My wife’s family history is not necessarily more interesting than mine, but probably more poignant to understand in the context of this website.

She had lived in only one house until we were married (a stark contrast to myself).  Her family were regular church go-ers, but I can only vouch with any certainty that her Father had a genuine faith.  While her Mother went to church, since I have known her she has spent more time fighting ‘faith’ than living it.  She has one brother that is about a year older than her.

She has always been close to her Father, but has never felt any relationship of substance with her mother.  Dad was the kind of guy who would take the kids out for a game of tennis to invest time in their relationship, where Mom would seek a positive response by buying them chocolate.  She was a ‘Daddy’s girl’ while her brother was a ‘Mummy’s boy’.


1books4-med0 – 17:   She was academically high achiever, yet never felt any significance within her peer group.  Even though she succeeded in most of what she did, she never felt it was good enough, especially for her Mother.   Her Mother seemed to desire to live vicariously though her daughter’s successes rather than let her be herself.  She was expected to study a musical instrument from the age of three (until 16yrs), but more-so at the desire of her Mother than her own.  This involved many musical competitions/eisteddfods and even a TV game show appearance.  She was very driven to achieve, but her successes never felt they lived up to the expectations of her mother.  Even if they did – she never showed it.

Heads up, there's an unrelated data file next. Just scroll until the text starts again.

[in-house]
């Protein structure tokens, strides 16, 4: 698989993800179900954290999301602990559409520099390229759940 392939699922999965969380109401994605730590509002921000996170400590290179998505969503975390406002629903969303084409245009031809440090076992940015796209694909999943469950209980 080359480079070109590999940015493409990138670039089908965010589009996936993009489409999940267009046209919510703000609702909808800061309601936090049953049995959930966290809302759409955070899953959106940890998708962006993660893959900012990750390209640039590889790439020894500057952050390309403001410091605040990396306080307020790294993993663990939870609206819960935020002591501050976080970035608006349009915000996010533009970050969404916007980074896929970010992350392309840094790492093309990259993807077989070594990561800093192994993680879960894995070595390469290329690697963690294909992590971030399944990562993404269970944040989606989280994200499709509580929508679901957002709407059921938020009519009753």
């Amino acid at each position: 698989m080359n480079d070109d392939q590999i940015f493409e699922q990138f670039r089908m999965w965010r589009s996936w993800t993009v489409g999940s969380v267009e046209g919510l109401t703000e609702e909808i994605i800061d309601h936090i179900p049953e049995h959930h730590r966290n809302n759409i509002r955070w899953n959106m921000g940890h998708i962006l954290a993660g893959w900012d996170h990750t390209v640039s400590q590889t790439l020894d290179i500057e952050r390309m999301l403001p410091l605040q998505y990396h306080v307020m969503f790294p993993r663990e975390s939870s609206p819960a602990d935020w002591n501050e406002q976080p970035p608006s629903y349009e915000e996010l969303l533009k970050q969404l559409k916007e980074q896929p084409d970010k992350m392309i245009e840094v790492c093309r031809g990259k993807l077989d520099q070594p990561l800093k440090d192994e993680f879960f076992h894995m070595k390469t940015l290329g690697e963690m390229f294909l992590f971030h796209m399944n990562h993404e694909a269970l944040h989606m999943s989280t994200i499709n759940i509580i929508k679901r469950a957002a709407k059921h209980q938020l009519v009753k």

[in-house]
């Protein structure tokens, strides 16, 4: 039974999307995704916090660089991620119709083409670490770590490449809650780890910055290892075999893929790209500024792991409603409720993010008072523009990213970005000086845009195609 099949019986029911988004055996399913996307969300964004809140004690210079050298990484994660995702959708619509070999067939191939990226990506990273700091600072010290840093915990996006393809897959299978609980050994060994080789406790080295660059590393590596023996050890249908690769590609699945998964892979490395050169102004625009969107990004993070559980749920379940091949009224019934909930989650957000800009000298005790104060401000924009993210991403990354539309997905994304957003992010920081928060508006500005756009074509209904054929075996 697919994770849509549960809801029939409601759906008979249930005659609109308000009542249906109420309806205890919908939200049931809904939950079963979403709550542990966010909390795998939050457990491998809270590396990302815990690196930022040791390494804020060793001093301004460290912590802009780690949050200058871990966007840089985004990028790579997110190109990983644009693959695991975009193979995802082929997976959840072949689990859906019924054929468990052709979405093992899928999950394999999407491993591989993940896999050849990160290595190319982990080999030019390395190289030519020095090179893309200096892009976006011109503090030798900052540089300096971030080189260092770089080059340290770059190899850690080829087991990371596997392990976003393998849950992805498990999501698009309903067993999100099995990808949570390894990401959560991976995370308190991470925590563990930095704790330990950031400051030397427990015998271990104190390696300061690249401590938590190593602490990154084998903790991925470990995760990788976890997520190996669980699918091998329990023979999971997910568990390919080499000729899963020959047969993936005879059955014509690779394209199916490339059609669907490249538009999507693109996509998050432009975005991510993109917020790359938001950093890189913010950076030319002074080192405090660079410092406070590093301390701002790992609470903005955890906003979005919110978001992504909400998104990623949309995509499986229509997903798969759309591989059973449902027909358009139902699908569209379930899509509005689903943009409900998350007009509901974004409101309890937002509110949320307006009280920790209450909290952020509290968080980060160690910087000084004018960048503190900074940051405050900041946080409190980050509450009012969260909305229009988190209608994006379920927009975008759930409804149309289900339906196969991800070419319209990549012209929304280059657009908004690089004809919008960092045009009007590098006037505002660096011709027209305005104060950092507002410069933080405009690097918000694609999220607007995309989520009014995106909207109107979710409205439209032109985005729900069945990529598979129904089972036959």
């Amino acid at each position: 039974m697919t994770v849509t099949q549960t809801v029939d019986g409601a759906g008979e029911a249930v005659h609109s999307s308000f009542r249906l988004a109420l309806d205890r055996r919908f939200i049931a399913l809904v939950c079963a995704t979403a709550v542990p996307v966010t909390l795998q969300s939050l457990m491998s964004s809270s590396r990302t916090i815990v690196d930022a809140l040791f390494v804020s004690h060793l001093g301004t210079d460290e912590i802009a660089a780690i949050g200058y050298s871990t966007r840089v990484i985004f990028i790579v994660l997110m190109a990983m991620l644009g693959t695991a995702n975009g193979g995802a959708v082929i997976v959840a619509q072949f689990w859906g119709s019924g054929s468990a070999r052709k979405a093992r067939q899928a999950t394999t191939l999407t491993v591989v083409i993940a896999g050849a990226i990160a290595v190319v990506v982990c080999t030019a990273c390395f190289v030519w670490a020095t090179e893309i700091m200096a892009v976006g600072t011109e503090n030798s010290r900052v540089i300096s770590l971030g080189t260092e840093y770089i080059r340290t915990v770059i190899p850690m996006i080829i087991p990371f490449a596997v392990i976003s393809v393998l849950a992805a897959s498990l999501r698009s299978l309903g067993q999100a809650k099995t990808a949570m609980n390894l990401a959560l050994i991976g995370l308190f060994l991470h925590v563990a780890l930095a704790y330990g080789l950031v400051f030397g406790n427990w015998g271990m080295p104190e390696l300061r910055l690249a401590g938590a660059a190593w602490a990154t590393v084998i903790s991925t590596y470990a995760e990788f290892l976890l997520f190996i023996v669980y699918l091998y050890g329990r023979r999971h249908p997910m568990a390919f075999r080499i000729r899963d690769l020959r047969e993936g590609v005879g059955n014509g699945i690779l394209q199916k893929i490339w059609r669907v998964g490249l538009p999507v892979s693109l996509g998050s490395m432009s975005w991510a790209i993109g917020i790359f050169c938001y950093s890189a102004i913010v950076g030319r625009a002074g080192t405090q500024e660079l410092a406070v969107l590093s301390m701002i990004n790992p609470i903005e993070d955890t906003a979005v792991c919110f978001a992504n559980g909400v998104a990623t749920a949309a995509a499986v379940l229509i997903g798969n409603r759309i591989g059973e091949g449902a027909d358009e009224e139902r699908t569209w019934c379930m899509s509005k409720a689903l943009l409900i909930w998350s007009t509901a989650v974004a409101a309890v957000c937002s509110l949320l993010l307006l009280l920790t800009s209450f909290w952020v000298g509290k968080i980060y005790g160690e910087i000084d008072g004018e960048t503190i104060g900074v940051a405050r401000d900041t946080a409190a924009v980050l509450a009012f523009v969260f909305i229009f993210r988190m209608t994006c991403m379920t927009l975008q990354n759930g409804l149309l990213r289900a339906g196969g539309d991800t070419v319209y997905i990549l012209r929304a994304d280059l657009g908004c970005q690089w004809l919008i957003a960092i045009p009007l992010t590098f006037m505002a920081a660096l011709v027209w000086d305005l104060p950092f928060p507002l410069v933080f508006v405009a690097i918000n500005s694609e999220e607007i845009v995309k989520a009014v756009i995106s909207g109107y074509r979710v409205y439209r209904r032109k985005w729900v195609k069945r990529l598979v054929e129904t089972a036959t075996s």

The one thing that she really wanted to do for herself (swimming) – and was good at – she had no choice in giving up so she could learn a second musical instrument.  Mother called the shots.  She never had any friends invited around after school – she was always too busy.  Even then, I don’t think it was ever encouraged.  She led a particularly lonely childhood, being wrapped up in someone else’s plans.

High School was no different.  High achiever in everything, yet it still never felt it was good enough.  During her mid-teens she was having anxiety issues.  Her parents thought she was having a nervous breakdown.  Instead at looking at the possible causes, they took her to a breathing technique class to help her solve ‘her issues’.  This once again compounded the already existing issues.

Lonely_bench_1_by_mezuss-d524dn2She had a terrible image of herself, never succeeding, no closeness to her mother, no real friends.  Her parent’s house is a constant mess, filled up with her mother’s collections and hobbies.  Even if she felt she had a friend to invite around – she always felt too embarrassed to do so.  She was also embarrassed to introduce them to Mom, who doesn’t always display a high level of tact and social etiquette.

The first time I ever went around to her house after a Church youth group meeting  (she was reluctant to have anyone around),  her mother (in true form) came out to the living room and gave the group a telling off for unrealistic reason.  All this did was make her feel more alienated.

 All in all, she felt lonely and unworthy.


 

Surviving an affair | Him - 19 to Married previous page | next page  Surviving an affair | Her - 18 to Married